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So there I was…Don't all good stories start that way? I always think so. But this isn't really a good story. So there I was (oops, already said that), first project with my new tools. Thinking I knew what I was doing, I started ripping some wood (sawdust is our friend)!

Now, before I go too much further, I should explain that my job is safety. I work for the US Federal Government to ensure safety in the aviation industry. I wear blinky lights at night when biking, reflective belts when walking, I never run with scissors, you get the idea. So for there to be a safety hazard in my own woodshop, is almost too much for me to handle!

But alas, there was. First, I set up my fence on the wrong side (I had to cross the blades path to get to the power switch). Plus, unbeknownst to me, the fence and the blade weren't dead-on parallel.

Results? First 2 inch square I cut binds up and shoots out at about 140 MPH. Where was I? Bent over trying to kill the power. Where did I get hit? About 2 inches west of my bellybutton. Fortunately for me, I carry a certain amount of extra protection in that area for just such an occasion (I'm fat).

However, the good news is I learned my lesson. And, to ensure I don't forget the lesson, I now have that piece of wood attached to my workbench as seen in the picture. Anyone else maintain a piece of memento from an accident?

 

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airfieldman,
I too am a safety professional (but in the oil and gas industry), and alot of times I am overly cautious just because of my job. I wouldn't want anyone at work to find out that I wasn't unsafe. Not that I would lose my job, but that I would be made fun of for quite some time.. We're all like family there.

Alot of times at home though, complacency rears it's ugly head. We all get complacent in the things that we do, just because we have always done them in a certain way, or that the safer way takes more time.

A good example of this is to ask yourself these questions:

At home, how many times have I worn fall protection (such as a lanyard and safety harness) when I was 6' or more above the ground. We've all been up ladders on the sides of our houses, or on the roof putting up christmas decorations.

How many of you have worn shorts while cutting grass? It's just too hot outside to wear pants…

Or cut grass without 'safety glasses' and side shields?

Or cut grass with your shirt off? (this may not pertain to everyone MsDebbie!)

All I can say is that I've been there/done that.

I have a friend at work, about 14 years ago, he was cutting some wood on a tablesaw. He didn't have the guard on. The wood kicked back and struck him in the head. He became disoriented, and placed his hand on the tablesaw. He cut off his index finger and partially through his thumb. They reattached his thumb, but couldn't save the finger. It was too mangled up. To this day, he won't go anywhere near a table saw and he has limited use of his thumb.

The best approach I have found to working in the shop and being safe is to analyze the hazards prior to starting any work. I just take a couple of minutes to go over what I'll be doing in the shop to identify any hazards that will be present, then make sure the appropriate protection is in place. It only takes a couple of seconds.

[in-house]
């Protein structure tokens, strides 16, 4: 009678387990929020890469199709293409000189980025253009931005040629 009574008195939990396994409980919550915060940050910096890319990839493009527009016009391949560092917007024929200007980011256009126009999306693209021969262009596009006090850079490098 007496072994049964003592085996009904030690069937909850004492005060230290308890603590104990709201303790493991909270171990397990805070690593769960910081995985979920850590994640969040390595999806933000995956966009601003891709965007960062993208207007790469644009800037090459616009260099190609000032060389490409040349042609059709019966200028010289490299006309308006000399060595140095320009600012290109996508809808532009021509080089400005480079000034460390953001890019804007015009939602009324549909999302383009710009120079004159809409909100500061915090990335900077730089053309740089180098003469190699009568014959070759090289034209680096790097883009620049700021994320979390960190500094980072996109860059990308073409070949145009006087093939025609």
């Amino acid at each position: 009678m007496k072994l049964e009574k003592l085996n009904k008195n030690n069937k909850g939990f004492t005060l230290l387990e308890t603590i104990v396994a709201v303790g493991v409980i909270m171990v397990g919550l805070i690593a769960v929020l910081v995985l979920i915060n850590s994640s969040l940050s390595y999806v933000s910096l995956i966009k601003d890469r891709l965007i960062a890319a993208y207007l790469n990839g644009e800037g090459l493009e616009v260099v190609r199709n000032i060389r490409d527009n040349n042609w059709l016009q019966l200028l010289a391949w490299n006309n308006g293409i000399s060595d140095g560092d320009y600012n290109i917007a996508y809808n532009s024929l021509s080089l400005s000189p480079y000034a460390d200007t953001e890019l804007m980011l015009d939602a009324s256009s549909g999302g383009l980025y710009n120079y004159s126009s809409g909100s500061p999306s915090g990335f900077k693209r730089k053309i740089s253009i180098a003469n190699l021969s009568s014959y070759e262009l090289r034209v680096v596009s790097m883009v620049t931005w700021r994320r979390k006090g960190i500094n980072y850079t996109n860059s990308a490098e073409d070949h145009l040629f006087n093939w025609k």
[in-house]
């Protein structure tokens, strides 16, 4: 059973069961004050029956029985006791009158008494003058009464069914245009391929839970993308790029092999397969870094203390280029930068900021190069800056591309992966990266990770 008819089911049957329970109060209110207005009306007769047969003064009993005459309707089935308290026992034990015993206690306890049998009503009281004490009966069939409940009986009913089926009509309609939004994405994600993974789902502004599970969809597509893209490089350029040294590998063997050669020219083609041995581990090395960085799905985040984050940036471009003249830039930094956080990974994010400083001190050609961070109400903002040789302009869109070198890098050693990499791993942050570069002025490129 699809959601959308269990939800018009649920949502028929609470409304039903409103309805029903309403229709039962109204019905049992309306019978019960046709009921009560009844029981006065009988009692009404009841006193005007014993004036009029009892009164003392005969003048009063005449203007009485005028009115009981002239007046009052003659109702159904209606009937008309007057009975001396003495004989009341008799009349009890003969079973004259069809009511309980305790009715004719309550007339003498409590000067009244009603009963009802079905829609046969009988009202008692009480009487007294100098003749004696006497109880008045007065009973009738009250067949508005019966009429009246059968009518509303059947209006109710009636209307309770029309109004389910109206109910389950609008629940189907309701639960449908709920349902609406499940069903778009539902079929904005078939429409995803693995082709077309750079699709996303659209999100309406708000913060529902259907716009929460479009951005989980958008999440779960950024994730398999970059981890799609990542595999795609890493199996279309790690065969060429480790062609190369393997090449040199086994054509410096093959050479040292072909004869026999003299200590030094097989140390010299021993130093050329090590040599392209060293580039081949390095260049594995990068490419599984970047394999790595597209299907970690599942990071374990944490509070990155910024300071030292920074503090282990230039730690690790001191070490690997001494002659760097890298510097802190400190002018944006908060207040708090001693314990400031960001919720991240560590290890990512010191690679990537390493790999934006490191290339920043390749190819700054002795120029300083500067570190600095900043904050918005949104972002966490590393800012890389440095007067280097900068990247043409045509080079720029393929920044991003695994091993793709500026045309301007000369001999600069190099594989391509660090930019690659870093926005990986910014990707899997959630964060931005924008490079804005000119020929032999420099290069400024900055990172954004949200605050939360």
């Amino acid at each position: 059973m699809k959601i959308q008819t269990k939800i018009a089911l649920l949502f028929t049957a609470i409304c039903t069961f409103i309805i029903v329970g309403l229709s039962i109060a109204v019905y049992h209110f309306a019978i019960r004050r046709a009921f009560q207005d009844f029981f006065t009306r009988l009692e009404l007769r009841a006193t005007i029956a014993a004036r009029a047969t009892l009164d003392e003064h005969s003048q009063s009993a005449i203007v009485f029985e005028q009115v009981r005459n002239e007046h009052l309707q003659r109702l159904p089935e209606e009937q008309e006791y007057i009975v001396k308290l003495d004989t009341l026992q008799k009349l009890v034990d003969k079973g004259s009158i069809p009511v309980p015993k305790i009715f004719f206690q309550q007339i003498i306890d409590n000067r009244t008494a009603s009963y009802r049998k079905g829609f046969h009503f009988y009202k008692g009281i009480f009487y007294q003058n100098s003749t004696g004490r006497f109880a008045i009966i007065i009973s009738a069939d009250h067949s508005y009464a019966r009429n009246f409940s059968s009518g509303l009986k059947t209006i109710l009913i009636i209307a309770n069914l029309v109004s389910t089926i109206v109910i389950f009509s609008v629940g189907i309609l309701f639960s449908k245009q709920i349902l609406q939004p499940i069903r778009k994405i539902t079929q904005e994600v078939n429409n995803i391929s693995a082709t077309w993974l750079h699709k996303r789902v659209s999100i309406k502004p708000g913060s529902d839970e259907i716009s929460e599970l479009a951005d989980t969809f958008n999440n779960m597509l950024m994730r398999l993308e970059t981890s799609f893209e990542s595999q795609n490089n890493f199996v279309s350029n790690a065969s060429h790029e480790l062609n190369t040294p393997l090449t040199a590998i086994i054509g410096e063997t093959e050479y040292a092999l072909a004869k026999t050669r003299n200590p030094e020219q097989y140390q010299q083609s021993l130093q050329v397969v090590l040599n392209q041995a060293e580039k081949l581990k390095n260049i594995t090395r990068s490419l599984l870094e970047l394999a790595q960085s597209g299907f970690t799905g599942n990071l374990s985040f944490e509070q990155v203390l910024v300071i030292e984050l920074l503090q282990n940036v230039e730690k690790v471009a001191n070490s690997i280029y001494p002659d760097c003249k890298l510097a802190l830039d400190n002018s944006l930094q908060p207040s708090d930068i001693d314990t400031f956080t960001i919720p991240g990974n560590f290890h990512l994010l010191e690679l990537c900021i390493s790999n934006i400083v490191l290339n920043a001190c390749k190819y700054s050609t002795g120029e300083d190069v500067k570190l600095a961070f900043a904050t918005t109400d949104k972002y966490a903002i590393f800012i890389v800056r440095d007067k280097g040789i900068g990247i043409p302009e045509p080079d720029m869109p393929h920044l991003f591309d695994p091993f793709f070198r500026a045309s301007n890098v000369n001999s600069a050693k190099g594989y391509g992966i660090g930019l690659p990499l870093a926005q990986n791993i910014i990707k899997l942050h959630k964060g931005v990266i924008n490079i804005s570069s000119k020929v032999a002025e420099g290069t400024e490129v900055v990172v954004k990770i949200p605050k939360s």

Sorry… I didn't mean to hijack this thread.. Just made me start to think about safety in my shop..
 

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As an individual missing 1/8 of an inch of bone in my middle finger, I fully understand you. I have a piece of wood screwed to a very visible place in my shop as a reminder, with the date inscribed in it. There are not stupid accidents. After mine I follow a set of rules, and I do not deviate for any reason. But don't be intimidated by the accident. My first project after the finger healed was a new set of push sticks.
 

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First, I'm glad to hear that your accident was not any worse. The memento of the kicked-back piece will serve as a good reminder to carefully evaluate all shop operations that you contemplate in the future.

You did not give any details on exactly what you were doing but, it is probably worth exploring this a bit to potentially help others who may be inexperienced.

Looking at the piece in the picture and the fact that you said you were using your fence I would assume that you were trying to rip (i.e. not crosscut) the piece of wood. If that is the case, that was the real issue…trying to cut anything that small using the just the fence and no other specialty safety device (like the Grripper) is an accident waiting to happen (potentially much worse than a kickback). Something like that piece should be crosscut using the miter gauge without contacting or using the the fence. In general, I do not try to rip pieces that are less than about 16" in length - even then I use either a push stick or a Grripper to do so. Another rule of thumb is that you should never try to cut a piece using the fence where the shorter of the two dimensions is against the fence - this kind of a piece has the tendency to rotate away from the fence and into the blade causing kickback like you experienced - worse it could carry your hand into the blade as it does.

Please let us know the details of how this happened (as my account could be incorrect) so that others can better understand how to avoid such accidents.
 

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Yup….I can still feel the pain. I consider myself very safe…just not very seasoned on power tools.

Mine was similar.
Mistake one. I bound a small wood block between the blade and fence.
It hit me in the chest at mach 5 after it bounced off my hand (luckily out of blades path). Disoriented? I couldn't open my eyes for a few minutes and I was hopping around the room in pain.